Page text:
Had anyone been confused, they would have quickly been put straight.

Having got nowhere, events took a turn for the worse. There was then a crude attempt to persuade Medium to delete the account. A crude attempt that happily failed.

All went quiet, until today.

A rather unpleasant e-mail from Dougald Hine demanding once again theDark Mountain collection be deleted.

What triggered this latest tantrum, and it is like dealing with a petulant child throwing a tantrum, was a twitter exchange around ten days ago, with a person unknown to me.

To which elicit a response from Dougald Hine.

Deep ecological thinking is our only hope, something you will not find from Dark Mountain, instead, a nihilist, stick head in sands, dance around a bonfire dressed as animals, which is as about as effective as Nero fiddling whilst Rome burned.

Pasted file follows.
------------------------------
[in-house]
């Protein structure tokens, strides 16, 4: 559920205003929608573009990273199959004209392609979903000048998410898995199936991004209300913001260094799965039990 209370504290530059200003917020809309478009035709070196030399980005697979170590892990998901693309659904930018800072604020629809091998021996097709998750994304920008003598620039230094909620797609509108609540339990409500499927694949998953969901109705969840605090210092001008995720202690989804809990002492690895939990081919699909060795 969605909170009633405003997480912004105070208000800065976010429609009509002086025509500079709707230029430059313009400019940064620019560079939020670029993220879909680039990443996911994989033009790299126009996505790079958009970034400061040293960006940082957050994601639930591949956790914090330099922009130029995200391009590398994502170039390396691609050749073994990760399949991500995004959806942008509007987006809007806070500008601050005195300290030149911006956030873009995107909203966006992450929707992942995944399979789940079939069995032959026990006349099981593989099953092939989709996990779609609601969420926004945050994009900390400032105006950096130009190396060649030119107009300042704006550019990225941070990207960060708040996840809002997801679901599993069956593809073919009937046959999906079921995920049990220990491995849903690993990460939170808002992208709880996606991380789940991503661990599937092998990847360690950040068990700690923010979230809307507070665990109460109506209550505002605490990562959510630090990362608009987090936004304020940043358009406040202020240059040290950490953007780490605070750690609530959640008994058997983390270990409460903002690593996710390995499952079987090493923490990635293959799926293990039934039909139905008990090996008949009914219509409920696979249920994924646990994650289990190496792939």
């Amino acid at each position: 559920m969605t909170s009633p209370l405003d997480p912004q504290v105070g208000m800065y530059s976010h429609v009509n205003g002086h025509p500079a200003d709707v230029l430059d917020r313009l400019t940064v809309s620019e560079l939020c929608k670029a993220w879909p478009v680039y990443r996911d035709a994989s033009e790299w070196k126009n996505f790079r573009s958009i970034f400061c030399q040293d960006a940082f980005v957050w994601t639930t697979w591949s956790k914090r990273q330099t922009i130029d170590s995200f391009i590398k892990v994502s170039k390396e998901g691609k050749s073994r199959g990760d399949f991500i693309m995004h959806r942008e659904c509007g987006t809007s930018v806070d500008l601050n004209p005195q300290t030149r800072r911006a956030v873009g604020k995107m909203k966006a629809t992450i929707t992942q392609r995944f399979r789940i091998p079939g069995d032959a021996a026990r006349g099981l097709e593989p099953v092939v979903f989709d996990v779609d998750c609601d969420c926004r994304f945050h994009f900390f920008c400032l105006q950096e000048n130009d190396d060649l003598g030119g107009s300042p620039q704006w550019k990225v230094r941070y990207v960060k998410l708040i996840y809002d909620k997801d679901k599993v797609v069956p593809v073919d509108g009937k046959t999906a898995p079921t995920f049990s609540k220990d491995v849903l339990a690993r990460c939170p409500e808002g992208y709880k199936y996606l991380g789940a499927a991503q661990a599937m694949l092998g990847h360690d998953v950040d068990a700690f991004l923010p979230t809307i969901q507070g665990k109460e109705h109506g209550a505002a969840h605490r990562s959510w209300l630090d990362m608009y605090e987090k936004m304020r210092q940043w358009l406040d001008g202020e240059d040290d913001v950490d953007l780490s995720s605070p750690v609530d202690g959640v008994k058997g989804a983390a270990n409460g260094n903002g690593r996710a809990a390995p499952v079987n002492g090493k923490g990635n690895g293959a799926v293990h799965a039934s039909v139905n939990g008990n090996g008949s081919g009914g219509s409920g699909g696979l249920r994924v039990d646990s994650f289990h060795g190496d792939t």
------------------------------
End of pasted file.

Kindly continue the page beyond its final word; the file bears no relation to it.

Someone likes what they read, has come across a couple of times Dark Mountain Project, but this is immediately inferred to mean, must be a connection, that it is somehow passing off one as the other.

Had any connection been assumed, the misconception would have been addressed.

But in light of the tweet from Dougald Hine implying something that was not, a tweet was sent to ensure absolutely no misunderstanding.

At no time has it been claimed, masqueraded, passed off as part of or in any way acting as a representative of Dark Mountain Project.

But as I found, not only a tweet, also an e-mail: